Rachel (Hillman) Foy - Hillman Homes



Posted by Rachel (Hillman) Foy on 6/19/2019

Home prices may vary greatly throughout the country. But, buying a home is most likely the largest purchase you will make in your life.

Deciding just how much to spend on your home isnít just a matter of numbers--it also depends on your lifestyle and long-term goals.

In todayís post, Iím going to give you a few ways you can help determine how much is a safe amount to spend on your home so that youíll feel confident moving into the home buying process that youíre making the best decision for you and your family.

Mortgage as a percent of your income

Like most large purchases, buying a home typically isnít dependent on the amount you have in the bank. Rather, it depends on several factors including your income, credit score, and the type of lifestyle you want to maintain.

One of the simplest ways to determine how much house you can afford is to figure out what percent of your monthly income your mortgage and insurance will be.

For most homeowners, a mortgage payment that is 25% of their income or less is ideal. So, if you earn $6,000 per month, you donít want your monthly mortgage payment to exceed $1,500.

This ď25% ruleĒ does have one flaw, however, and that does not--and cannot--account for each individualís financial circumstances.

Letís say, for example, that you earn $6,000 per month, but that you have a large monthly car payment and are trying to aggressively pay off your student loans. You might find that paying another $1,500 toward a mortgage on top of your current bills is bringing you over budget, especially when combined with your other monthly expenses and retirement contributions.

Plan for homeowner expenses

Another caveat to determining how much to spend on a home is that the home itself will require a budget for maintenance. When renting an apartment, repairs are mostly the responsibility of the landlord or property manager.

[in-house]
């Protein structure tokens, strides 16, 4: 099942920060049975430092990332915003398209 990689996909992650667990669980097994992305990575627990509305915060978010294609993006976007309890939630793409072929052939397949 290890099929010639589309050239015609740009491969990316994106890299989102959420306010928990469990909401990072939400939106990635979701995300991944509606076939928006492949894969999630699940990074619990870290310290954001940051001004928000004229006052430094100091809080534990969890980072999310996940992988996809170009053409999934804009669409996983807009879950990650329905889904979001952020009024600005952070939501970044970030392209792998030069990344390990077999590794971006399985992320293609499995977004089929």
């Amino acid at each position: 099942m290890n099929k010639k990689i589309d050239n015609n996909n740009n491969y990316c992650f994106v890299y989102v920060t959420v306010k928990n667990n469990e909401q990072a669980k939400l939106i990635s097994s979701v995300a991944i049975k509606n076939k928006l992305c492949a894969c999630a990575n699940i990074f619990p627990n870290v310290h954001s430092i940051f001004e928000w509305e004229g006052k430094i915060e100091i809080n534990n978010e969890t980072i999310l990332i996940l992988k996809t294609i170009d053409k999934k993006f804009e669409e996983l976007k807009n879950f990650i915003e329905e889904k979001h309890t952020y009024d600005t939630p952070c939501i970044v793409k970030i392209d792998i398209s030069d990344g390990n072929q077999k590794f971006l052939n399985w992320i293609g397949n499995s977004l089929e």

Homeownership, on the other hand, requires you to make the repairs yourself or hire a professional. And, if you neglect these repairs, you might find that they cost you even more in the long run or drive down the value of your home.

Create a comprehensive budget

Throughout a given personís life, theyíll experience raises, promotions, layoffs, medical expenses, childcare costs, and any other number of financial changes. While it isnít possible to foresee all of the financial fluctuations youíll experience in life, it is always helpful to have a comprehensive budget.

What do I mean by ďcomprehensive budgetĒ? The goal of a good budget is to know where each dollar of your income is currently going and to have a plan for each cent that you make. This is a proactive approach to budgeting that will give you an exact number for the amount you can afford when it comes to a mortgage payment.

Within your budget, itís vital to account for things like an emergency fund, retirement, savings for vacations, and so on.

If you take this due diligence, not only will you have a better sense of where your money goes, but youíll also be confident in knowing exactly how much you can spend on a home.




Tags: Buying a home   budgeting  
Categories: Uncategorized  


Posted by Rachel (Hillman) Foy on 5/29/2019

Are you a productive homebuyer? If not, you may miss out on an opportunity to acquire your dream residence.